Why I Spent A Year Designing For Voice
Since the dawn of computing, we have dreamed of (and had nightmares about) machines that can think and speak like us. But the computers we’ve interacted with over the past few decades are a far cry from HAL 9000 or Samantha from Her. Nevertheless, machine learning is currently in a renaissance that has started to provide designers with a wide assortment of new tools for better engaging and understanding users. Hence I decided to dedicate time exploring how designers can better engage with users via voice-based interactions. 

Process - How Did We Approached The Project 
Unable to find clearly laid out the path for this nascent space, we looked inward at how humans communicate. We started with the basics of conversations, learned how to establish dialog and trust and then decided to translate acquired knowledge to create a better experience between man and machine using wizard of oz technique for our initial prototype & API.ai for testing with users. Once we created our prototypes using api.ai we deployed on the Google Home & Amazon Echo platform. 

VUI Cornerstones - UX Ingredients To Designing Great Voice Based Products
Based on our research on human-human interaction, we identified the fundamentals of conversations. In order to build great conversation products, we need to solve at least six different user experience challenges ranging from learning how to create dialog, assisting in feature discovery, getting started or learning how to build acquaintance, breaking interactions into granular exchanges, mitigating faulty assumptions and learning to seek clarity.

Cornerstone One - Assisting in Feature Discovery  
Despite its many advantages, an open-ended dialogue does little to make the system’s capabilities known to the user. To make the most of the interface, the user must hold prior knowledge of the available features or make frequent reference to the documentation, which is likely to negate any efficiency gains over menu-based workflows. For intelligent interfaces, offloading the process of feature discovery to auxiliary documentation would be even less practical. Imagine the experience when we are opening the Echo App, there’s a booklet that provides us with all the actions that are possible. The potential limitations of a conversational user interface can be seen in our interactions with first-generation intelligent assistants such as Siri, Cortana, and Echo.

Solution One - Providing On boarding Examples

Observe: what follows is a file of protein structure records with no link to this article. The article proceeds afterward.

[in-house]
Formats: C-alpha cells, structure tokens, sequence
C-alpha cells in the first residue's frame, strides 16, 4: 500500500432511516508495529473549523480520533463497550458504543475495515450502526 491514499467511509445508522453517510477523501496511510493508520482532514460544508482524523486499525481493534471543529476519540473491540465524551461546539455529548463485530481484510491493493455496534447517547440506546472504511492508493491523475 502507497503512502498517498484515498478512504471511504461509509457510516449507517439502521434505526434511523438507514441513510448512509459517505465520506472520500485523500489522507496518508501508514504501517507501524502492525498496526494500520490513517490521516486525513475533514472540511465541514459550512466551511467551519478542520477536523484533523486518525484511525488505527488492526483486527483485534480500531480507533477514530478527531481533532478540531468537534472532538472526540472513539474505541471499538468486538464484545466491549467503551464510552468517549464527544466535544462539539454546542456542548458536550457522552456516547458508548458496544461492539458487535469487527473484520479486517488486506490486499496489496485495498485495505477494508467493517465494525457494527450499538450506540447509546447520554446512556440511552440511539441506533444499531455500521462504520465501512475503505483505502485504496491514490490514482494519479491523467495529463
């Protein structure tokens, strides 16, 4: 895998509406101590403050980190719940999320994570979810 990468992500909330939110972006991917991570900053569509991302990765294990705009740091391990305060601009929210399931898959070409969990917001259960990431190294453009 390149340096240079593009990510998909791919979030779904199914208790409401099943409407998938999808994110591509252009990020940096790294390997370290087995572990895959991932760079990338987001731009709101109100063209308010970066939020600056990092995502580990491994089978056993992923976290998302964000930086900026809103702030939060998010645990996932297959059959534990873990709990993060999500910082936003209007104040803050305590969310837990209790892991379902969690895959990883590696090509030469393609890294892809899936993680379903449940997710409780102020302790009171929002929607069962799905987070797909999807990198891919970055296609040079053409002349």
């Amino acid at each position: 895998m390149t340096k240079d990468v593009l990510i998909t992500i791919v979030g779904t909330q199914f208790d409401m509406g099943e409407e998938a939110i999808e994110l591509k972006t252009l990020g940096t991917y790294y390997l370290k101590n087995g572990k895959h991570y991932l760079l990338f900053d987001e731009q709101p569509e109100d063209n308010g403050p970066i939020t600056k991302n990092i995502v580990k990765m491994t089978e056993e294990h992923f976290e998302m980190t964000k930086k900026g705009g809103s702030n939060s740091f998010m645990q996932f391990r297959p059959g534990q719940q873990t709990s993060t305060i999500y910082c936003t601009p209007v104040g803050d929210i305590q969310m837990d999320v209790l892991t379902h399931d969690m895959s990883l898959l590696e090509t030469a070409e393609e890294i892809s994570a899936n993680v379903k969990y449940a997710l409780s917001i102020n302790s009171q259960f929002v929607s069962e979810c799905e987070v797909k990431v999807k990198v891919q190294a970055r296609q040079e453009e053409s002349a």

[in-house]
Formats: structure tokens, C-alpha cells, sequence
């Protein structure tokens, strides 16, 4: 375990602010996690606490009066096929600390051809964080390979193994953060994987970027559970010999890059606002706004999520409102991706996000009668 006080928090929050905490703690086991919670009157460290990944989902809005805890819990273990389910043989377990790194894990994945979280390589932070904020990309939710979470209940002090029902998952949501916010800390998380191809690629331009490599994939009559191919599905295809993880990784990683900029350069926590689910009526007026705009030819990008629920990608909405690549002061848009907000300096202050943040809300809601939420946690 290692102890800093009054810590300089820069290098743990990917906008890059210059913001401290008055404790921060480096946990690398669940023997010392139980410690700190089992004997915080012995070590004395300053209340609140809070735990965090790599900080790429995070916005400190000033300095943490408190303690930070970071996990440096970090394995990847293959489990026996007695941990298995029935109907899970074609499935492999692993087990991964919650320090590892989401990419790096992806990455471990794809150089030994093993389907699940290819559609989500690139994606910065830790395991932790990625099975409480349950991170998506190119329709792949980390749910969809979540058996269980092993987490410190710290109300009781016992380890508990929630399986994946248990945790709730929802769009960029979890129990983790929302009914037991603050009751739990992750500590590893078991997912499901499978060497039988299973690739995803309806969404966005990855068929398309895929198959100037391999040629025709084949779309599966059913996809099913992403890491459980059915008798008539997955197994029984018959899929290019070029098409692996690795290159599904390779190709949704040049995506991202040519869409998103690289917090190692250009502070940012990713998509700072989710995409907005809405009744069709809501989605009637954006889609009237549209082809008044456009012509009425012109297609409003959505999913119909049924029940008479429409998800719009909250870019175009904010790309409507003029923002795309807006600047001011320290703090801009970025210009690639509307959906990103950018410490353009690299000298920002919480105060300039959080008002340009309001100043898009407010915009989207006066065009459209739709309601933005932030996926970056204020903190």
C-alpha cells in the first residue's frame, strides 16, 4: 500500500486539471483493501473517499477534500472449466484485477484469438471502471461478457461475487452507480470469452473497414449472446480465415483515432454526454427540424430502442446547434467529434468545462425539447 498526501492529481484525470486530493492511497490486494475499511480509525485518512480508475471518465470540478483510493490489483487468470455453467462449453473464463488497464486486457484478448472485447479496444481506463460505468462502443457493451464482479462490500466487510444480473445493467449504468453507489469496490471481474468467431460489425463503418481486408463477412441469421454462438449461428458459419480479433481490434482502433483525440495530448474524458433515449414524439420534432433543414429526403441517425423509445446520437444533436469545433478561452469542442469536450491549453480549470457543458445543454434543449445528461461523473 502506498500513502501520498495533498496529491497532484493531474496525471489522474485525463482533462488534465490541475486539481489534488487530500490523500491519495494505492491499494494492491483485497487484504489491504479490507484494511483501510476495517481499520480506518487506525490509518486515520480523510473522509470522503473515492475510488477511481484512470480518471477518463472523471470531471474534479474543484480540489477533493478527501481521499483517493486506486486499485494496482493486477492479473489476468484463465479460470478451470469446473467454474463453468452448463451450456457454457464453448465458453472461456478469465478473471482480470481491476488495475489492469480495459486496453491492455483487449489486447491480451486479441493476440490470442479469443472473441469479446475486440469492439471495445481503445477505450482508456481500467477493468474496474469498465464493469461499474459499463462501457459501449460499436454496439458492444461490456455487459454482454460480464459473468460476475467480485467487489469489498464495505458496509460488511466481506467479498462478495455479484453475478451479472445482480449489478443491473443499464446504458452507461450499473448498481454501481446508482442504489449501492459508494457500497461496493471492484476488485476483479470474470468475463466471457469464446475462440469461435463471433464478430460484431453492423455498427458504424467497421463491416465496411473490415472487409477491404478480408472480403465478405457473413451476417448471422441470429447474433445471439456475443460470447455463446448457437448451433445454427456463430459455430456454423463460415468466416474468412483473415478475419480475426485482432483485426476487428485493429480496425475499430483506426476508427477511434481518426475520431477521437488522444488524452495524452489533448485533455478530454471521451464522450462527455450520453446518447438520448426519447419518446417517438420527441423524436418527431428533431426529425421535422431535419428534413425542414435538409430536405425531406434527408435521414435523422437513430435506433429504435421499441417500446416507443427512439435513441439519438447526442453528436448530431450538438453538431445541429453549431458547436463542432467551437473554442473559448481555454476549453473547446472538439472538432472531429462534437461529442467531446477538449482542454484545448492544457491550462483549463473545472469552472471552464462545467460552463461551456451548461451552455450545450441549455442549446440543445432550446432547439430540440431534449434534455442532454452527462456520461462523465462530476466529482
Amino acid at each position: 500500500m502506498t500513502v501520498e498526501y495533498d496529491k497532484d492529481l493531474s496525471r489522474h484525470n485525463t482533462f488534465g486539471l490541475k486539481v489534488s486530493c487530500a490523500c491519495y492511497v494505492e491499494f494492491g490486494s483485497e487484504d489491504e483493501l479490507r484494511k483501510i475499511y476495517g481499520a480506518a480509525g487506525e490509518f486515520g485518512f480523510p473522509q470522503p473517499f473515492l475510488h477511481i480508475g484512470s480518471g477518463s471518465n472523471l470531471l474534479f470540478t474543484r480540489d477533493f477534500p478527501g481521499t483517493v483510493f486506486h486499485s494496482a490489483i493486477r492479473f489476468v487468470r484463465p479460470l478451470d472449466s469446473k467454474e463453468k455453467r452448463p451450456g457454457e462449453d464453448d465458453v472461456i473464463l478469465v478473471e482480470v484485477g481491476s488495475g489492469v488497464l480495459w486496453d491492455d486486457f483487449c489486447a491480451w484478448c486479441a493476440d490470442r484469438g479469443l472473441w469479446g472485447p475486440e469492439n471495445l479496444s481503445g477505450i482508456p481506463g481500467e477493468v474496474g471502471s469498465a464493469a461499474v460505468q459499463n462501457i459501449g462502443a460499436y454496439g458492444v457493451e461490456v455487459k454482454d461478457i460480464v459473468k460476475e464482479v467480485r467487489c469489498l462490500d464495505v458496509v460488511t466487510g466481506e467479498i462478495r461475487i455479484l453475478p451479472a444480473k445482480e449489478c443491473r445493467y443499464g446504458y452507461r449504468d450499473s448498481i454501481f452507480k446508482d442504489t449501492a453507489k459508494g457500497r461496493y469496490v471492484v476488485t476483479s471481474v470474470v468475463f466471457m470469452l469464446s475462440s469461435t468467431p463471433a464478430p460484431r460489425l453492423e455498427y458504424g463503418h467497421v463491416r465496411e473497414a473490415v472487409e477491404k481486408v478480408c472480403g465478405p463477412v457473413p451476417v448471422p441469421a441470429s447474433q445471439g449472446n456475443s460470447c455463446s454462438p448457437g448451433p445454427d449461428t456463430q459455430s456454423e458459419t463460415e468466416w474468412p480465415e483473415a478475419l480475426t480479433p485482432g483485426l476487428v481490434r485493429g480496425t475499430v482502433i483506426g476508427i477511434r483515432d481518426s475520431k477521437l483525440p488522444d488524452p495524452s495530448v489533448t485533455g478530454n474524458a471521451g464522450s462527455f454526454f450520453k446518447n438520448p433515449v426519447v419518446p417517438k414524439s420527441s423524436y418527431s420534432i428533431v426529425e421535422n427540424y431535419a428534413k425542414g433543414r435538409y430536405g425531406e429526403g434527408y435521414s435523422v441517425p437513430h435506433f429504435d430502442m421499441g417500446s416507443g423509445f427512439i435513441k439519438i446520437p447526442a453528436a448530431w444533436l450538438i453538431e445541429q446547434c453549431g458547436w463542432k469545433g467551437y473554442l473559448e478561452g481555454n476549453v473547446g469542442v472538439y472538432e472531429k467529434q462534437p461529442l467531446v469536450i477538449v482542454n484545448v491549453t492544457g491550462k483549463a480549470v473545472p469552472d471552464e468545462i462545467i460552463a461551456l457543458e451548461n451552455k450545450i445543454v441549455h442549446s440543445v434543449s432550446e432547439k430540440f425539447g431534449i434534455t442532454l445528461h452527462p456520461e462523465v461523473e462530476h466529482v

One solution to the problem of feature discovery that is offered by many intelligent assistants is to provide the user with a set of example inputs that demonstrate a variety of features available within the system. This helps new users to become acquainted with the system’s mode of interaction and the kinds of knowledge it is able to access. 
Solution Two - Providing Contextual Assistance
Demonstrating an application’s full range of features through a series of embedded examples can, however, begin to make the software look suspiciously like a reference manual. Rather than handpicking a static group of examples, machine learning can be used to dynamically select examples that are contextually relevant to the user’s activity. Going further, machine intelligence could be used to generate speculative extensions of the user’s trajectory, providing a series of possible next steps in a range of conceptual directions for the user to consider. This mechanism would not only extend the user’s understanding of the interface and its possibilities but also enrich his or her fluency with the task or domain of interest at hand. 
Solution Three - Offering Suggested Meaning
Another common mechanism for helping users to locate features within a conversational interface is to offer suggested meanings when their statements are not clear to the system. This can be helpful in correcting the improperly formed expression of a command that is already more-or-less known to the user. But if the user is completely unaware of some potentially advantageous feature, he will not think to ask for it in the first place, and this mechanism can provide no assistance.

Our prototype built using Dialog Flow which contains intents and training phrases

Final Thoughts - Lessons Learnt
In my perspective, as designers, we should strive to build systems that not only respond to user requests but also enrich the user’s understanding of the domain itself. It is not enough for intelligent interfaces to offer an infinite variety of features; they must also find ways of connecting the user with the possibilities they contain.
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